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Published: April 24th 2016
R: So first, a little explanation. We were going to go to Fiji/Samoa/Tonga. We have not. This is for 3 main reasons. 1) Most importantly, we love New Zealand and we feel like 5 weeks was rushing it and we're happy to stay on. 2) It is NZ school holidays this week which makes all the islands more expensive and out of our price range with the exception of Fiji. 3) Cyclone Winston ripped through Fiji recently damaging infrastructure and we were told we could go to resorts, but most likely nothing else will be open yet. So we happily decided to stay on here.
So we flew back to Auckland from Dunedin on a cheeky Air New Zealand flight and landed in an Airbnb in a 8th floor city central apartment, with a new host, Mary. You wouldn't be surprised to hear that the next day involved wine. We took an early ferry to Waiheke island, a large island just off the coast of Auckland which we missed last time through lack of time. It's a 40 minute ferry ride, and a short bus ride took us over to Onetangi bay and the Oblivion winery which did a rather
good Syrah and Viongier, apparently Syrah is what grows best on Waiheke. The owner showed us the secret vineyard path which snakes between the wineries and through the vines themselves, so we headed off. We headed onto Stonyridge, which has a high opinion of itself, but an idyllic location in an olive grove in the sun, and then Wild on Waiheke, which is something different all together. Here, you can taste wine and microbrews, do archery and zip lining amongst other activities. I settled for a plate of Cerviche and a dark ale with a "drunken" oyster floating in it. Was a very odd experience... Not sure I'll be ordering one in the Kings Head when I get back. After a brief jaunt to a olive oil tasting room we headed back to the main town on the island, Akeroa, to enjoy the beaches and sunshine before heading back to Auckland for dinner.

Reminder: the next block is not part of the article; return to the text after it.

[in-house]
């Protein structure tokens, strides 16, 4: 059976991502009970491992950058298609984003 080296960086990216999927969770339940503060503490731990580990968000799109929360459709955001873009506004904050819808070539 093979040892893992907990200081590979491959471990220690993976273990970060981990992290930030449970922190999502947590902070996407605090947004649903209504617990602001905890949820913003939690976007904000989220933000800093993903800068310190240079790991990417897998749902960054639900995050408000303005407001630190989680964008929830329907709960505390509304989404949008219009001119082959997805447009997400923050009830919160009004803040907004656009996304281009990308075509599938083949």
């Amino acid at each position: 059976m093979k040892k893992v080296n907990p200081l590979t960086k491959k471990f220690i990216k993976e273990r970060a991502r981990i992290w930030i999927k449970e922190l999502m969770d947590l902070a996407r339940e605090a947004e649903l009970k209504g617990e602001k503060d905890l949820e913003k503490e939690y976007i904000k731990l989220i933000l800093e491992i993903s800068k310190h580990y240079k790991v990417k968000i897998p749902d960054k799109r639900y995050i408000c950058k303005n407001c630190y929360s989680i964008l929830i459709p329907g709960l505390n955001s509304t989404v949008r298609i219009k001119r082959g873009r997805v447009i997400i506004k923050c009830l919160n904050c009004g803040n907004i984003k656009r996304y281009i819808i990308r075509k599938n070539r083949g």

Then we headed back up route one to Whangerei (which since being in NZ we learned was pronounced Fanger-Ay and we have been getting it wrong). The thai place we went to last time did a lunch special so we made a bee line for it.
Then further on to Paihia, gateway to the Bay of Islands which we had enjoyed last time. On the way we stopped at "Kiwi North" so we could see more kiwis and a great wild bird rescue centre where they patch up all the hawks who get hit by cars and the like, and release them in the wild. While we were there, they tried to release on into the wild, but it was having none of it. It also had one of those "living old village" exhibits, which we briefly looked at, but remembered on our first holiday to Stockholm together, how we both politely went around one, realising later how much we both were hating it. When we arrived in Pahia it was tipping it down so we hid in our motel and watched tV. Next day, the sun was out, so we took the car on the little ferry to Russell, the older, nicer town in this area, which boasts NZ's oldest continually used church and hotel. This is the old capital of NZ from the colonisation days. we took a drive around all the gravel tracks to some beautiful bays, trailblazing a huge dust plume as
we went. Then we stopped in the Duke of Marlborough and had a Maori beer, which frankly, I could have lived without tasting, like most NZ beer.